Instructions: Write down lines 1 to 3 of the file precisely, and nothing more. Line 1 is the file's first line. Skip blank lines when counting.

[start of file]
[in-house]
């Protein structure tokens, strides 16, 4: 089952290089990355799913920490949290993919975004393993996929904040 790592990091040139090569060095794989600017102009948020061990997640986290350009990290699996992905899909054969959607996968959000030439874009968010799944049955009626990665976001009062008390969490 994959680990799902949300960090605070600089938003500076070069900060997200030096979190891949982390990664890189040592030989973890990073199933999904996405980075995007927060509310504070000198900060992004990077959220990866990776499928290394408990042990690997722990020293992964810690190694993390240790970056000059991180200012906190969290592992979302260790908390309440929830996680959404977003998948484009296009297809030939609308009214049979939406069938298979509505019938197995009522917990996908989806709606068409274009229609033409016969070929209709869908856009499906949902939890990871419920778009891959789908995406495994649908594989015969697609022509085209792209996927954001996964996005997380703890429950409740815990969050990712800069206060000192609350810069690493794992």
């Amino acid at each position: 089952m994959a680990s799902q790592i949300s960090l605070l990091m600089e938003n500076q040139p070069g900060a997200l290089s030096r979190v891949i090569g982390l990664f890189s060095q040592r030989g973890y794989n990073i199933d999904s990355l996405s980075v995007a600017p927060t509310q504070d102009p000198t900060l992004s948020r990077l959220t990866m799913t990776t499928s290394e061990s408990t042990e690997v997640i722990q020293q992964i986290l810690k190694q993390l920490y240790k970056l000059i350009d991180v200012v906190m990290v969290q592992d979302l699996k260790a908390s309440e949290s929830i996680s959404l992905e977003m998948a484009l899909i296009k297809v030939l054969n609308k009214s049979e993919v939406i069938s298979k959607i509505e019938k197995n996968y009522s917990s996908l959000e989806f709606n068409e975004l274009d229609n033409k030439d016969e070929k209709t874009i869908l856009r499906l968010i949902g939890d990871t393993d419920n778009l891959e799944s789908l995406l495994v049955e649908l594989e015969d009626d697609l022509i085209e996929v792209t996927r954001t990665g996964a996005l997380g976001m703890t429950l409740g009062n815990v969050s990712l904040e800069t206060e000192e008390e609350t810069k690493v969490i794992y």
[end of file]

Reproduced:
[in-house]
């Protein structure tokens, strides 16, 4: 089952290089990355799913920490949290993919975004393993996929904040 790592990091040139090569060095794989600017102009948020061990997640986290350009990290699996992905899909054969959607996968959000030439874009968010799944049955009626990665976001009062008390969490 994959680990799902949300960090605070600089938003500076070069900060997200030096979190891949982390990664890189040592030989973890990073199933999904996405980075995007927060509310504070000198900060992004990077959220990866990776499928290394408990042990690997722990020293992964810690190694993390240790970056000059991180200012906190969290592992979302260790908390309440929830996680959404977003998948484009296009297809030939609308009214049979939406069938298979509505019938197995009522917990996908989806709606068409274009229609033409016969070929209709869908856009499906949902939890990871419920778009891959789908995406495994649908594989015969697609022509085209792209996927954001996964996005997380703890429950409740815990969050990712800069206060000192609350810069690493794992």
């Amino acid at each position: 089952m994959a680990s799902q790592i949300s960090l605070l990091m600089e938003n500076q040139p070069g900060a997200l290089s030096r979190v891949i090569g982390l990664f890189s060095q040592r030989g973890y794989n990073i199933d999904s990355l996405s980075v995007a600017p927060t509310q504070d102009p000198t900060l992004s948020r990077l959220t990866m799913t990776t499928s290394e061990s408990t042990e690997v997640i722990q020293q992964i986290l810690k190694q993390l920490y240790k970056l000059i350009d991180v200012v906190m990290v969290q592992d979302l699996k260790a908390s309440e949290s929830i996680s959404l992905e977003m998948a484009l899909i296009k297809v030939l054969n609308k009214s049979e993919v939406i069938s298979k959607i509505e019938k197995n996968y009522s917990s996908l959000e989806f709606n068409e975004l274009d229609n033409k030439d016969e070929k209709t874009i869908l856009r499906l968010i949902g939890d990871t393993d419920n778009l891959e799944s789908l995406l495994v049955e649908l594989e015969d009626d697609l022509i085209e996929v792209t996927r954001t990665g996964a996005l997380g976001m703890t429950l409740g009062n815990v969050s990712l904040e800069t206060e000192e008390e609350t810069k690493v969490i794992y």